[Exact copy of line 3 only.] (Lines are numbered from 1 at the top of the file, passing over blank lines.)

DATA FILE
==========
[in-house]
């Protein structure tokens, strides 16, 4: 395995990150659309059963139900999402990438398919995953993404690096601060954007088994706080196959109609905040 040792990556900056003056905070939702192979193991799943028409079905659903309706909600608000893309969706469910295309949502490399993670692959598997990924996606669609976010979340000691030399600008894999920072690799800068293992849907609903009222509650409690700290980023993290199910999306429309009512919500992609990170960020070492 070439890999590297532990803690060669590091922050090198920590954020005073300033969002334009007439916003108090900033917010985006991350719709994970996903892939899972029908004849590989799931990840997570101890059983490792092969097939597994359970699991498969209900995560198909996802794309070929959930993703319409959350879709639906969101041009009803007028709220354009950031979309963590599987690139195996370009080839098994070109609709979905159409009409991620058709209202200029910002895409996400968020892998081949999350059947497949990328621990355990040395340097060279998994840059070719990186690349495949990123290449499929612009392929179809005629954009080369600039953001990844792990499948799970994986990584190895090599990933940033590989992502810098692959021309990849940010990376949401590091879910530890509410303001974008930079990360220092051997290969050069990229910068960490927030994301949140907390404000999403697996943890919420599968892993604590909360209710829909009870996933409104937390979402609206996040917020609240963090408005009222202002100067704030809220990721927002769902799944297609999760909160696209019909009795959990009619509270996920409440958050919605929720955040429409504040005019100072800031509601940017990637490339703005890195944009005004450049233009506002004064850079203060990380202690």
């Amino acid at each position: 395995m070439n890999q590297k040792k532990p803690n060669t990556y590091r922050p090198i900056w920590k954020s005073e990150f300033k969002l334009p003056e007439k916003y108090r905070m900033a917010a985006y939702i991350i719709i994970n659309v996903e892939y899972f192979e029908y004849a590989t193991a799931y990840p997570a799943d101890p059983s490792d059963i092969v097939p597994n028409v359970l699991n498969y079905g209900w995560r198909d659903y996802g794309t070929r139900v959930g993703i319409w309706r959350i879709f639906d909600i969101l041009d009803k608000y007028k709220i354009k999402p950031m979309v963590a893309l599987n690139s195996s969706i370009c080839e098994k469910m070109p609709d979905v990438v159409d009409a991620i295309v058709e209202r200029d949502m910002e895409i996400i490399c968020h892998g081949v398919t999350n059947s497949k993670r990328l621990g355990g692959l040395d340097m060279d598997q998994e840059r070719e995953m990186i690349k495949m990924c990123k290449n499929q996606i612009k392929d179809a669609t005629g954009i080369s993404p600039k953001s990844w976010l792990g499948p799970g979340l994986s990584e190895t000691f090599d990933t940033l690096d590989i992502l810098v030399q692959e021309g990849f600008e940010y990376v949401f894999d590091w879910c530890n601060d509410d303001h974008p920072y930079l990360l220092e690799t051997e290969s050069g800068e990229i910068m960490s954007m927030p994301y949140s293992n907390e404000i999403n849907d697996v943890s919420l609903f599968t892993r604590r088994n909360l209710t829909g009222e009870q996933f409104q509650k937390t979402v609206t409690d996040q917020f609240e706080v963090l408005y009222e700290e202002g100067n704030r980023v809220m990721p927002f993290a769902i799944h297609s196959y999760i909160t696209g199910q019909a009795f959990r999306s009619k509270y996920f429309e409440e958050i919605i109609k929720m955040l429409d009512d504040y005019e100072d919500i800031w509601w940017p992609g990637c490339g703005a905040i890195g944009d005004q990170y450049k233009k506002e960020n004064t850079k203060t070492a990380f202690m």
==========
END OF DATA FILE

């Amino acid at each position: 395995m070439n890999q590297k040792k532990p803690n060669t990556y590091r922050p090198i900056w920590k954020s005073e990150f300033k969002l334009p003056e007439k916003y108090r905070m900033a917010a985006y939702i991350i719709i994970n659309v996903e892939y899972f192979e029908y004849a590989t193991a799931y990840p997570a799943d101890p059983s490792d059963i092969v097939p597994n028409v359970l699991n498969y079905g209900w995560r198909d659903y996802g794309t070929r139900v959930g993703i319409w309706r959350i879709f639906d909600i969101l041009d009803k608000y007028k709220i354009k999402p950031m979309v963590a893309l599987n690139s195996s969706i370009c080839e098994k469910m070109p609709d979905v990438v159409d009409a991620i295309v058709e209202r200029d949502m910002e895409i996400i490399c968020h892998g081949v398919t999350n059947s497949k993670r990328l621990g355990g692959l040395d340097m060279d598997q998994e840059r070719e995953m990186i690349k495949m990924c990123k290449n499929q996606i612009k392929d179809a669609t005629g954009i080369s993404p600039k953001s990844w976010l792990g499948p799970g979340l994986s990584e190895t000691f090599d990933t940033l690096d590989i992502l810098v030399q692959e021309g990849f600008e940010y990376v949401f894999d590091w879910c530890n601060d509410d303001h974008p920072y930079l990360l220092e690799t051997e290969s050069g800068e990229i910068m960490s954007m927030p994301y949140s293992n907390e404000i999403n849907d697996v943890s919420l609903f599968t892993r604590r088994n909360l209710t829909g009222e009870q996933f409104q509650k937390t979402v609206t409690d996040q917020f609240e706080v963090l408005y009222e700290e202002g100067n704030r980023v809220m990721p927002f993290a769902i799944h297609s196959y999760i909160t696209g199910q019909a009795f959990r999306s009619k509270y996920f429309e409440e958050i919605i109609k929720m955040l429409d009512d504040y005019e100072d919500i800031w509601w940017p992609g990637c490339g703005a905040i890195g944009d005004q990170y450049k233009k506002e960020n004064t850079k203060t070492a990380f202690m």